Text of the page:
U.S. Secretary of Education comes to Manchester to talk student debt relief

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U.S. Secretary of Education Miguel Cardona (center) talks with local experts on Nov. 4, 2021. Photo/Andrew Sylvia

MANCHESTER, N.H. – U.S. Department of Education Secretary Miguel Cardona visited Manchester Community College Thursday to discuss the public service student loan forgiveness program in a roundtable discussion with several local experts on veterans’ affairs, higher education funding and quality of life matters in New Hampshire.

The program, started in 2007, seeks to cancel student loans after 10 years of service working for a local, state or federal government agency or a non-profit agency serving the public. However, due to a lack of communication regarding the program, approximately 98 percent of applicants have been rejected.

Cardona told the experts that over the next year, the U.S. Department of Education is looking to revisit rejected applications for debt relief and also help provide better understanding of the process to others who might be eligible for debt relief.

He added that this process would not be possible without outside support from both other federal agencies such as the U.S. Department of Defense, as well as those with direct access to the needs and concerns of people that might use the program, such as Thursday’s experts.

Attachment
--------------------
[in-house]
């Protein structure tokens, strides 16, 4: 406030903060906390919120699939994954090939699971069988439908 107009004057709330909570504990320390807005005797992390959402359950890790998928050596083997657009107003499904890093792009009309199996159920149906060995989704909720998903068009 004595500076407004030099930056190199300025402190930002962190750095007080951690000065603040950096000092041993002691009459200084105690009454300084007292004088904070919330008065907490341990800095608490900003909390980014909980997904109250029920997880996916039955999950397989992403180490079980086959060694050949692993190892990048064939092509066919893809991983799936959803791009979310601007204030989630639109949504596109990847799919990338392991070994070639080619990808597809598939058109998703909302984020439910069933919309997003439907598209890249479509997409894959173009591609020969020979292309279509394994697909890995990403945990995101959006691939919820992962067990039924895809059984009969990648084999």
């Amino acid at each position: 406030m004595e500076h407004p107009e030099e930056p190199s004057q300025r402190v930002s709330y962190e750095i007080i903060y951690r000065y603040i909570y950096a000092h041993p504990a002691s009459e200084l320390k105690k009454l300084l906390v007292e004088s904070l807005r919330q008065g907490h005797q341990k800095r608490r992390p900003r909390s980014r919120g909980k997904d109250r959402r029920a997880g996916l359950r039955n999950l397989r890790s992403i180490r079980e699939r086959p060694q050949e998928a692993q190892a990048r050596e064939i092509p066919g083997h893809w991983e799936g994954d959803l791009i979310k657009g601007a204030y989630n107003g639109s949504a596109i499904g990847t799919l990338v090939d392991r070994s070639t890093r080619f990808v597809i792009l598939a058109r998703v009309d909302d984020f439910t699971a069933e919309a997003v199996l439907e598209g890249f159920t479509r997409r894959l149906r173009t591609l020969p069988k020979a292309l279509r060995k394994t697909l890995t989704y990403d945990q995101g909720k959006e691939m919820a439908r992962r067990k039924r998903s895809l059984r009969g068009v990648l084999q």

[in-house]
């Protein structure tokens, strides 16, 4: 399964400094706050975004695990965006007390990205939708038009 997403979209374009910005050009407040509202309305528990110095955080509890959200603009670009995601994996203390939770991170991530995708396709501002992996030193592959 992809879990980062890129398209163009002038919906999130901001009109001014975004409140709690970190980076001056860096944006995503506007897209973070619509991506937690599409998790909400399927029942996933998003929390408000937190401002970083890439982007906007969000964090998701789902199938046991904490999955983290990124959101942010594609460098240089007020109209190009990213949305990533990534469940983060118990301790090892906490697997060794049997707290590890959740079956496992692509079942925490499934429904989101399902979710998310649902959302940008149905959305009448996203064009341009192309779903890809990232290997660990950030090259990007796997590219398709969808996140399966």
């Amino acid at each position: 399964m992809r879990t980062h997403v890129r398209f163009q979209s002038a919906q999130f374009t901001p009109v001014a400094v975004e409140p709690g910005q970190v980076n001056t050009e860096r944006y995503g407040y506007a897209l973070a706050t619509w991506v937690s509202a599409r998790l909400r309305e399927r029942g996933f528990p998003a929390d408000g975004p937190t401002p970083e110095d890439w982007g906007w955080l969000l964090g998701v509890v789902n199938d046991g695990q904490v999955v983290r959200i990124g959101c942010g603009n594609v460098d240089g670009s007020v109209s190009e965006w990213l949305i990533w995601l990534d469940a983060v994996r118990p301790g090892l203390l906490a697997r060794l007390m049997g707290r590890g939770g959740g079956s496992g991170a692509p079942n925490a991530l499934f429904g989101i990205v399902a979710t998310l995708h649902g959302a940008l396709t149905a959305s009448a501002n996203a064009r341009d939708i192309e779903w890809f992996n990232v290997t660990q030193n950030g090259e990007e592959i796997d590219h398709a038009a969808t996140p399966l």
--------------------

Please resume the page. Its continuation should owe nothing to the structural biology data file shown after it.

Many of the experts expressed frustration with the complexity of the program in the past as well as New Hampshire’s student debt load in general. Other suggestions included an expansion of the program to augment a modern-day Works Progress Administration as well as public information campaigns to let more people know about the program’s nuances.

Cardona was appreciative of the recommendations and he also urged the experts to spread the word to those in their circles about the year-long window where rejections would be reviewed, adding that applicants should look at details with their loan servicers regarding rules on their specific loans and the public service student loan program.

Prior to the roundtable, Cardona talked with student nurses at the college. After the roundtable, Cardona briefly met with several New Hampshire elected officials.

About this Author


Andrew Sylvia

Assistant EditorManchester Ink Link

Born and raised in the Granite State, Andrew Sylvia has written approximately 10,000 pieces over his career for outlets across Massachusetts, New Hampshire and Vermont. On top of that, he's a licensed notary and licensed to sell property, casualty and life insurance, he's been a USSF trained youth soccer and futsal referee for the past six years and he can name over 60 national flags in under 60 seconds according to that flag game app he has on his phone, which makes sense because he also has a bachelor's degree in geography (like Michael Jordan). He can also type over 100 words a minute on a good day.